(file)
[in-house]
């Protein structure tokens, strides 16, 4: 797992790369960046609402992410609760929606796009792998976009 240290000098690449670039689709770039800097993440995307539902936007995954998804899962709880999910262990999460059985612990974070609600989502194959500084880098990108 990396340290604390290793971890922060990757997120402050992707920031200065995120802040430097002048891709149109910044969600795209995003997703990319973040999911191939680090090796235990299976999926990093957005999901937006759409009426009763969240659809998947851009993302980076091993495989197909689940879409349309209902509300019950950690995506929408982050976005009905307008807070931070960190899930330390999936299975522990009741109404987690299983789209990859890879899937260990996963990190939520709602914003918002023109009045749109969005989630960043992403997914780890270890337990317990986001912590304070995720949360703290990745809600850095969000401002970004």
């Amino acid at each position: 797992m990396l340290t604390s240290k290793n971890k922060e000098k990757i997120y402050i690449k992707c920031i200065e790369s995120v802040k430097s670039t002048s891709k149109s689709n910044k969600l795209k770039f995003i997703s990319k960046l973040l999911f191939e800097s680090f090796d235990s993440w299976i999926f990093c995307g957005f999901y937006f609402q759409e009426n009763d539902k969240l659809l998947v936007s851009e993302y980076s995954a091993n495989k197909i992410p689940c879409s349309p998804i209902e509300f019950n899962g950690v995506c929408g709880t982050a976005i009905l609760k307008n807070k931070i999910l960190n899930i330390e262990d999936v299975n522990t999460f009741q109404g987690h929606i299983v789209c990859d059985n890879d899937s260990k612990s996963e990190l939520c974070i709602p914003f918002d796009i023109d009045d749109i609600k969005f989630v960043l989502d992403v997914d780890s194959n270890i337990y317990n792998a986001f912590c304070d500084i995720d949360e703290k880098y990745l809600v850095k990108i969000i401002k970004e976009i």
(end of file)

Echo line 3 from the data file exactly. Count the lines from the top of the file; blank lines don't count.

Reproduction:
């Amino acid at each position: 797992m990396l340290t604390s240290k290793n971890k922060e000098k990757i997120y402050i690449k992707c920031i200065e790369s995120v802040k430097s670039t002048s891709k149109s689709n910044k969600l795209k770039f995003i997703s990319k960046l973040l999911f191939e800097s680090f090796d235990s993440w299976i999926f990093c995307g957005f999901y937006f609402q759409e009426n009763d539902k969240l659809l998947v936007s851009e993302y980076s995954a091993n495989k197909i992410p689940c879409s349309p998804i209902e509300f019950n899962g950690v995506c929408g709880t982050a976005i009905l609760k307008n807070k931070i999910l960190n899930i330390e262990d999936v299975n522990t999460f009741q109404g987690h929606i299983v789209c990859d059985n890879d899937s260990k612990s996963e990190l939520c974070i709602p914003f918002d796009i023109d009045d749109i609600k969005f989630v960043l989502d992403v997914d780890s194959n270890i337990y317990n792998a986001f912590c304070d500084i995720d949360e703290k880098y990745l809600v850095k990108i969000i401002k970004e976009i």